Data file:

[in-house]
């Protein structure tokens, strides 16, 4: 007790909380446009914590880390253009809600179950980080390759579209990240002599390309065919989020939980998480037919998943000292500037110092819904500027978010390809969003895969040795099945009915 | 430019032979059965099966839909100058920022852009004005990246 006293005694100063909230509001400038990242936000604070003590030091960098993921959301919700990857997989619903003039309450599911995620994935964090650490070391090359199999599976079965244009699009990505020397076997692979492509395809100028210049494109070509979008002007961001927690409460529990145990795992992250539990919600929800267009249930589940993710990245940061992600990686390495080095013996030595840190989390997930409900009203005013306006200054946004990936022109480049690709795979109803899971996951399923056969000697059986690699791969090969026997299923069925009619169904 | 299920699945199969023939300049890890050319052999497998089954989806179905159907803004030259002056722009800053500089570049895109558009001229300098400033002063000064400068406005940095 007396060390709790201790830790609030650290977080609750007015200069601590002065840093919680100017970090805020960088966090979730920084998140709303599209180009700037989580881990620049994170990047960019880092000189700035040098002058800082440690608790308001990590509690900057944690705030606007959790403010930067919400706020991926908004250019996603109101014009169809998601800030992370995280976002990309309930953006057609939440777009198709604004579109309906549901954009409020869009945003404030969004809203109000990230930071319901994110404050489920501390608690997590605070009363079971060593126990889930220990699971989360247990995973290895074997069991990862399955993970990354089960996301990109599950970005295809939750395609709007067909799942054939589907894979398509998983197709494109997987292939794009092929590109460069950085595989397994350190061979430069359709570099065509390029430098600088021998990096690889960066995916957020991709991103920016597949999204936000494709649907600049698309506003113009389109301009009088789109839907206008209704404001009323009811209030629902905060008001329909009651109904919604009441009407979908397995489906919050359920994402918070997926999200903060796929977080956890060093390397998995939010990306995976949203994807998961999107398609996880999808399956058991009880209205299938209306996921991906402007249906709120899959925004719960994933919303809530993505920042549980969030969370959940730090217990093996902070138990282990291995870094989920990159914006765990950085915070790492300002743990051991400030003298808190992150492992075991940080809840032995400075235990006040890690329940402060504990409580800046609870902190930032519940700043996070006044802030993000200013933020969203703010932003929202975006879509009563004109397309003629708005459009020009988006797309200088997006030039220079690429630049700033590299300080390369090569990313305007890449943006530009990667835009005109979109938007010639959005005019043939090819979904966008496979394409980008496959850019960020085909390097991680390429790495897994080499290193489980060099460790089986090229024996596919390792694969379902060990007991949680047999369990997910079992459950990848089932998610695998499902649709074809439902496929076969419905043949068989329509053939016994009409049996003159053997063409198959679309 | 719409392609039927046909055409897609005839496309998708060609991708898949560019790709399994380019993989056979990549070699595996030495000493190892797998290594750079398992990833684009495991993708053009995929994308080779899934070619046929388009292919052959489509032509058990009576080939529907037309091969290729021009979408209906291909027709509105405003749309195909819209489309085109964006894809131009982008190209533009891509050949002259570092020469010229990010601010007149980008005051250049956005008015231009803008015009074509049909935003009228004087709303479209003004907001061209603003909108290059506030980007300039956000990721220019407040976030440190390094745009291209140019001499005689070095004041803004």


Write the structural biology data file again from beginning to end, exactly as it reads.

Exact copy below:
[in-house]
């Protein structure tokens, strides 16, 4: 007790909380446009914590880390253009809600179950980080390759579209990240002599390309065919989020939980998480037919998943000292500037110092819904500027978010390809969003895969040795099945009915 | 430019032979059965099966839909100058920022852009004005990246 006293005694100063909230509001400038990242936000604070003590030091960098993921959301919700990857997989619903003039309450599911995620994935964090650490070391090359199999599976079965244009699009990505020397076997692979492509395809100028210049494109070509979008002007961001927690409460529990145990795992992250539990919600929800267009249930589940993710990245940061992600990686390495080095013996030595840190989390997930409900009203005013306006200054946004990936022109480049690709795979109803899971996951399923056969000697059986690699791969090969026997299923069925009619169904 | 299920699945199969023939300049890890050319052999497998089954989806179905159907803004030259002056722009800053500089570049895109558009001229300098400033002063000064400068406005940095 007396060390709790201790830790609030650290977080609750007015200069601590002065840093919680100017970090805020960088966090979730920084998140709303599209180009700037989580881990620049994170990047960019880092000189700035040098002058800082440690608790308001990590509690900057944690705030606007959790403010930067919400706020991926908004250019996603109101014009169809998601800030992370995280976002990309309930953006057609939440777009198709604004579109309906549901954009409020869009945003404030969004809203109000990230930071319901994110404050489920501390608690997590605070009363079971060593126990889930220990699971989360247990995973290895074997069991990862399955993970990354089960996301990109599950970005295809939750395609709007067909799942054939589907894979398509998983197709494109997987292939794009092929590109460069950085595989397994350190061979430069359709570099065509390029430098600088021998990096690889960066995916957020991709991103920016597949999204936000494709649907600049698309506003113009389109301009009088789109839907206008209704404001009323009811209030629902905060008001329909009651109904919604009441009407979908397995489906919050359920994402918070997926999200903060796929977080956890060093390397998995939010990306995976949203994807998961999107398609996880999808399956058991009880209205299938209306996921991906402007249906709120899959925004719960994933919303809530993505920042549980969030969370959940730090217990093996902070138990282990291995870094989920990159914006765990950085915070790492300002743990051991400030003298808190992150492992075991940080809840032995400075235990006040890690329940402060504990409580800046609870902190930032519940700043996070006044802030993000200013933020969203703010932003929202975006879509009563004109397309003629708005459009020009988006797309200088997006030039220079690429630049700033590299300080390369090569990313305007890449943006530009990667835009005109979109938007010639959005005019043939090819979904966008496979394409980008496959850019960020085909390097991680390429790495897994080499290193489980060099460790089986090229024996596919390792694969379902060990007991949680047999369990997910079992459950990848089932998610695998499902649709074809439902496929076969419905043949068989329509053939016994009409049996003159053997063409198959679309 | 719409392609039927046909055409897609005839496309998708060609991708898949560019790709399994380019993989056979990549070699595996030495000493190892797998290594750079398992990833684009495991993708053009995929994308080779899934070619046929388009292919052959489509032509058990009576080939529907037309091969290729021009979408209906291909027709509105405003749309195909819209489309085109964006894809131009982008190209533009891509050949002259570092020469010229990010601010007149980008005051250049956005008015231009803008015009074509049909935003009228004087709303479209003004907001061209603003909108290059506030980007300039956000990721220019407040976030440190390094745009291209140019001499005689070095004041803004």